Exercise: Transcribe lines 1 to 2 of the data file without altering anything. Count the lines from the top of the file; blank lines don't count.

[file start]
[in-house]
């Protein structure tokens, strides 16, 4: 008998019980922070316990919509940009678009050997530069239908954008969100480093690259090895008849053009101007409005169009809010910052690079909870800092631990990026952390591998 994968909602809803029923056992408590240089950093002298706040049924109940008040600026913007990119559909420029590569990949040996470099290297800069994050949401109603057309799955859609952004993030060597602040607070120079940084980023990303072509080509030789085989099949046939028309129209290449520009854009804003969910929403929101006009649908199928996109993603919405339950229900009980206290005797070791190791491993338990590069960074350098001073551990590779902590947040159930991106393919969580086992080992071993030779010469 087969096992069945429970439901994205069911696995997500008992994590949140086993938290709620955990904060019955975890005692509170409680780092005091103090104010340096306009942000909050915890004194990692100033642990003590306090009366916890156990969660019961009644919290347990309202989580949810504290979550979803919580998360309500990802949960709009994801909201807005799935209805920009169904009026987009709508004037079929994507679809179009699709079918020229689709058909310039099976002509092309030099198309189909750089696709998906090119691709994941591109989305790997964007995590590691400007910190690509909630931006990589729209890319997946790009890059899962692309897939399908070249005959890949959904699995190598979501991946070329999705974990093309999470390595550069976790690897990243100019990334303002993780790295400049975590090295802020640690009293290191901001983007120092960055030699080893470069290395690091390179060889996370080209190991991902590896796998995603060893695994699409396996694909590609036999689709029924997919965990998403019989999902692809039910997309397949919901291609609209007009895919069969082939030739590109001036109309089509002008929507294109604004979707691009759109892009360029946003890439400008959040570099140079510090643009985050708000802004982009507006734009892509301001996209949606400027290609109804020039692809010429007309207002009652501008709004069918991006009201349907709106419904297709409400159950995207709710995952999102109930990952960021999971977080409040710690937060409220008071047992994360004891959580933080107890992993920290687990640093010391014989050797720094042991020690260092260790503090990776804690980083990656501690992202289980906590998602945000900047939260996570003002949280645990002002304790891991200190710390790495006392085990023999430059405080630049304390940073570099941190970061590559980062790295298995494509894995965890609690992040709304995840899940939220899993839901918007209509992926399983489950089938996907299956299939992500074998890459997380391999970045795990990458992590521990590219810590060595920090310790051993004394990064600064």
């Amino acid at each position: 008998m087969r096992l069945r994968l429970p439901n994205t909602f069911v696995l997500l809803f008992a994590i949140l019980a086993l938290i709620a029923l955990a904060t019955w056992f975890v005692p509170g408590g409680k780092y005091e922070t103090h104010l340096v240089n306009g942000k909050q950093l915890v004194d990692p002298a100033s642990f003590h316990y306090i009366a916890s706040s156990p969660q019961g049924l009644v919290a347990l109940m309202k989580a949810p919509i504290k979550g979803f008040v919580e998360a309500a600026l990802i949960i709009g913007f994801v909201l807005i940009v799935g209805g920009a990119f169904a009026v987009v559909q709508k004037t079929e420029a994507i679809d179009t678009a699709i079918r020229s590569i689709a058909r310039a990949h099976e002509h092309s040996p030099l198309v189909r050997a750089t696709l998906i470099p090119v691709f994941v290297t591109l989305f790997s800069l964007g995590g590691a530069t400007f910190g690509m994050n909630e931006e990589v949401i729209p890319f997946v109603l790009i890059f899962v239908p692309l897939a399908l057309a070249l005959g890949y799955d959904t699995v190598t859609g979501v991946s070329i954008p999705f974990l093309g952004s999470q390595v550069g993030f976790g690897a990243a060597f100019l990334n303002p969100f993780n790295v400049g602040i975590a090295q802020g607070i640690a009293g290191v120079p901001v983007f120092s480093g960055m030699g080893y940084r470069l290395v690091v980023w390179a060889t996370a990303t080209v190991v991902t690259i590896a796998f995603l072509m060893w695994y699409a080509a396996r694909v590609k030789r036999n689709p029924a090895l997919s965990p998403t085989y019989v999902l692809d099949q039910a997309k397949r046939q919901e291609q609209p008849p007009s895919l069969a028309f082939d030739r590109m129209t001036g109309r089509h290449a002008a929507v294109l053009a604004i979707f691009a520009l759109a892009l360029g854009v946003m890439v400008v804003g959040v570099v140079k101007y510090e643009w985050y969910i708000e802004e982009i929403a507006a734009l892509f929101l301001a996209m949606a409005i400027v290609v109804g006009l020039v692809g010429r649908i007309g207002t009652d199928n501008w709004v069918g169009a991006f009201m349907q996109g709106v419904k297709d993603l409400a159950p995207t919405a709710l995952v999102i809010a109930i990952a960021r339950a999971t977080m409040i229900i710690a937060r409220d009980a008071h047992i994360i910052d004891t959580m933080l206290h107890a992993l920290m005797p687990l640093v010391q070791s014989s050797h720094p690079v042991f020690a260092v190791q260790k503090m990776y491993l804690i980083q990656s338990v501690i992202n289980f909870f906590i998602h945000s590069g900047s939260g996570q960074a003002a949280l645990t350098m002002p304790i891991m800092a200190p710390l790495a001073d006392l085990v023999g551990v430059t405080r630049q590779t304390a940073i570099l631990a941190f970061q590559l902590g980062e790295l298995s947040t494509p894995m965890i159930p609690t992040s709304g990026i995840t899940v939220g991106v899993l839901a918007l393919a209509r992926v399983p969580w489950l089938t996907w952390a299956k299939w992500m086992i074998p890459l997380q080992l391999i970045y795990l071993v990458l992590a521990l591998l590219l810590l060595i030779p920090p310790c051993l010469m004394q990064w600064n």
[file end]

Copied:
[in-house]
């Protein structure tokens, strides 16, 4: 008998019980922070316990919509940009678009050997530069239908954008969100480093690259090895008849053009101007409005169009809010910052690079909870800092631990990026952390591998 994968909602809803029923056992408590240089950093002298706040049924109940008040600026913007990119559909420029590569990949040996470099290297800069994050949401109603057309799955859609952004993030060597602040607070120079940084980023990303072509080509030789085989099949046939028309129209290449520009854009804003969910929403929101006009649908199928996109993603919405339950229900009980206290005797070791190791491993338990590069960074350098001073551990590779902590947040159930991106393919969580086992080992071993030779010469 087969096992069945429970439901994205069911696995997500008992994590949140086993938290709620955990904060019955975890005692509170409680780092005091103090104010340096306009942000909050915890004194990692100033642990003590306090009366916890156990969660019961009644919290347990309202989580949810504290979550979803919580998360309500990802949960709009994801909201807005799935209805920009169904009026987009709508004037079929994507679809179009699709079918020229689709058909310039099976002509092309030099198309189909750089696709998906090119691709994941591109989305790997964007995590590691400007910190690509909630931006990589729209890319997946790009890059899962692309897939399908070249005959890949959904699995190598979501991946070329999705974990093309999470390595550069976790690897990243100019990334303002993780790295400049975590090295802020640690009293290191901001983007120092960055030699080893470069290395690091390179060889996370080209190991991902590896796998995603060893695994699409396996694909590609036999689709029924997919965990998403019989999902692809039910997309397949919901291609609209007009895919069969082939030739590109001036109309089509002008929507294109604004979707691009759109892009360029946003890439400008959040570099140079510090643009985050708000802004982009507006734009892509301001996209949606400027290609109804020039692809010429007309207002009652501008709004069918991006009201349907709106419904297709409400159950995207709710995952999102109930990952960021999971977080409040710690937060409220008071047992994360004891959580933080107890992993920290687990640093010391014989050797720094042991020690260092260790503090990776804690980083990656501690992202289980906590998602945000900047939260996570003002949280645990002002304790891991200190710390790495006392085990023999430059405080630049304390940073570099941190970061590559980062790295298995494509894995965890609690992040709304995840899940939220899993839901918007209509992926399983489950089938996907299956299939992500074998890459997380391999970045795990990458992590521990590219810590060595920090310790051993004394990064600064």